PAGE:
There was he, lifted up on a giant bed sheet held taut and bounced through the village, bounced among rupees thrown into the air and on the sheet, rupees falling gentle as snow; there was she, presented with the clothes and the wedding jewelry, bathed in heavy makeup and perfume and nakreezey, her hair braided and decorated with gold and flowers; there was the biryani and wakha and Coca-Cola and there was the dumman drumming and sing-shouting and there was everyone dancing in the jasmine thick air until just before sunrise. There was the short honeymoon in Abbotabad, where she cried quietly, being so far from home.  Then, finally, there was a new life together in their modest earth house and a square dusty dirt chamun. The house connects to the houses of the neighbors via short arteries, neighbors who are also his family. The conjoined houses create a square, the negative-space of individual homes, the center of the village. It is in this house that he calls her Peesho, his cat, and it is in this house that she first calls him Jaan, life, beloved.

In the yard near the front window, they plant a seedling, a wiry wisp with a few leaves, too young yet to tell if it was an umrood tree or grapevine, jumbayli flower or summer squash. The seedling fits in the palm of the woman’s hand, root ball and all. They plant it in the soil and give it water and let the sunlight kiss its feet. The months pass peacefully, and the seedling stretches out a little more and a little more. These are the things that take time: growth.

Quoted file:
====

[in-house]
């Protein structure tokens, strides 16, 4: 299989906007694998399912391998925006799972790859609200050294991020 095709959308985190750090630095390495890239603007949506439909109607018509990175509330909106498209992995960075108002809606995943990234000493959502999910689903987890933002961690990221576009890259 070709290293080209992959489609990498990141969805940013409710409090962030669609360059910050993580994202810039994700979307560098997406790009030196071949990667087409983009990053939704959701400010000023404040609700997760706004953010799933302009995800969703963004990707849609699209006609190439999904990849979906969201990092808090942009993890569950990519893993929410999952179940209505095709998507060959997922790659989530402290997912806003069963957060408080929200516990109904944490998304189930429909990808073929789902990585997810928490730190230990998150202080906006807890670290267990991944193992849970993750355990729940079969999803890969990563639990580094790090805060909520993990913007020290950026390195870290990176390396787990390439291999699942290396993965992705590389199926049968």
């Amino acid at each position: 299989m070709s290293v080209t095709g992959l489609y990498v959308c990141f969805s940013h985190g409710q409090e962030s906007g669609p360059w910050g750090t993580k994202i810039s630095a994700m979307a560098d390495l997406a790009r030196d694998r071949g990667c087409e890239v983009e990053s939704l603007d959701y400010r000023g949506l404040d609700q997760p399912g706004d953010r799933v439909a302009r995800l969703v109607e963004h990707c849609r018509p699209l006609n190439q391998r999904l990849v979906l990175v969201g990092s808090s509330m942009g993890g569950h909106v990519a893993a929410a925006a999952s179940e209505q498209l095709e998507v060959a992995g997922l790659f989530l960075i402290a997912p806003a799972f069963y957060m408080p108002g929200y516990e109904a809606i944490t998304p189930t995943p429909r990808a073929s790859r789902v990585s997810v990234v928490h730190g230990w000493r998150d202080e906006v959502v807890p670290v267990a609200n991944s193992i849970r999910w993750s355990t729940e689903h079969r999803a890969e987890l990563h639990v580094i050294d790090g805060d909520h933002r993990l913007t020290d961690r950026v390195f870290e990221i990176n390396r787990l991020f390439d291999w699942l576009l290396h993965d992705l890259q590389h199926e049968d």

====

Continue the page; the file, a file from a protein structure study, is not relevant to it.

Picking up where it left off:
Irum tries.  At the end of her junior year at her small, predominantly white liberal arts college, she packs her duffle bag and backpack and whatever other essentials she can fit into the car her Dada had given her just two years ago, as an of-course-you-have-graduated-from-high-school-and-of-course-gotten-into-a-decent-college gift.

The Toyota was boxy and steel gray, an ’80s tin can that smelled musty but still, miraculously, ran. He had somehow maintained it for 18 years, driving it to and from work while Mom got the “nice car,” a used Dodge they bought at government auction.

Dada’s eyes shone when he handed her the key, saying, “I bought this car just two weeks before you were born, so it is only right that it is yours now.”